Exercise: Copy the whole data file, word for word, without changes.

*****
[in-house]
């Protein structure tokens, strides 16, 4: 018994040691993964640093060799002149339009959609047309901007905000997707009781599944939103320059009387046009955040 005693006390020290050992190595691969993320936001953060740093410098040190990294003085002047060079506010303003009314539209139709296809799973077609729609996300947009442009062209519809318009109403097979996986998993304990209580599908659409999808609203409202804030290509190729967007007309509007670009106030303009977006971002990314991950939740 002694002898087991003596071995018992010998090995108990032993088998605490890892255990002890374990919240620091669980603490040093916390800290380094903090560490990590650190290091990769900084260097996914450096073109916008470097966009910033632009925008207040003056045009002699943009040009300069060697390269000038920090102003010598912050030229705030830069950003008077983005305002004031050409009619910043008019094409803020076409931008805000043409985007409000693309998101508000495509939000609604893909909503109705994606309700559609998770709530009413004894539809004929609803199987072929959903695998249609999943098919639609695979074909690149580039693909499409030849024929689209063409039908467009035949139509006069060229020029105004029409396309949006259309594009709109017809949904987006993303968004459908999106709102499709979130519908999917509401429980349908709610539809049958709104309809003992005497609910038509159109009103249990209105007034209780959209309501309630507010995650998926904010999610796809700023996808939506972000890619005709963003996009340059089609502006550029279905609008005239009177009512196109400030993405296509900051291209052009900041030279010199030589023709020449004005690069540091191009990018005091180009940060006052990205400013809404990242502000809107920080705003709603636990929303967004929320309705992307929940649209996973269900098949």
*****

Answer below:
[in-house]
């Protein structure tokens, strides 16, 4: 018994040691993964640093060799002149339009959609047309901007905000997707009781599944939103320059009387046009955040 005693006390020290050992190595691969993320936001953060740093410098040190990294003085002047060079506010303003009314539209139709296809799973077609729609996300947009442009062209519809318009109403097979996986998993304990209580599908659409999808609203409202804030290509190729967007007309509007670009106030303009977006971002990314991950939740 002694002898087991003596071995018992010998090995108990032993088998605490890892255990002890374990919240620091669980603490040093916390800290380094903090560490990590650190290091990769900084260097996914450096073109916008470097966009910033632009925008207040003056045009002699943009040009300069060697390269000038920090102003010598912050030229705030830069950003008077983005305002004031050409009619910043008019094409803020076409931008805000043409985007409000693309998101508000495509939000609604893909909503109705994606309700559609998770709530009413004894539809004929609803199987072929959903695998249609999943098919639609695979074909690149580039693909499409030849024929689209063409039908467009035949139509006069060229020029105004029409396309949006259309594009709109017809949904987006993303968004459908999106709102499709979130519908999917509401429980349908709610539809049958709104309809003992005497609910038509159109009103249990209105007034209780959209309501309630507010995650998926904010999610796809700023996808939506972000890619005709963003996009340059089609502006550029279905609008005239009177009512196109400030993405296509900051291209052009900041030279010199030589023709020449004005690069540091191009990018005091180009940060006052990205400013809404990242502000809107920080705003709603636990929303967004929320309705992307929940649209996973269900098949």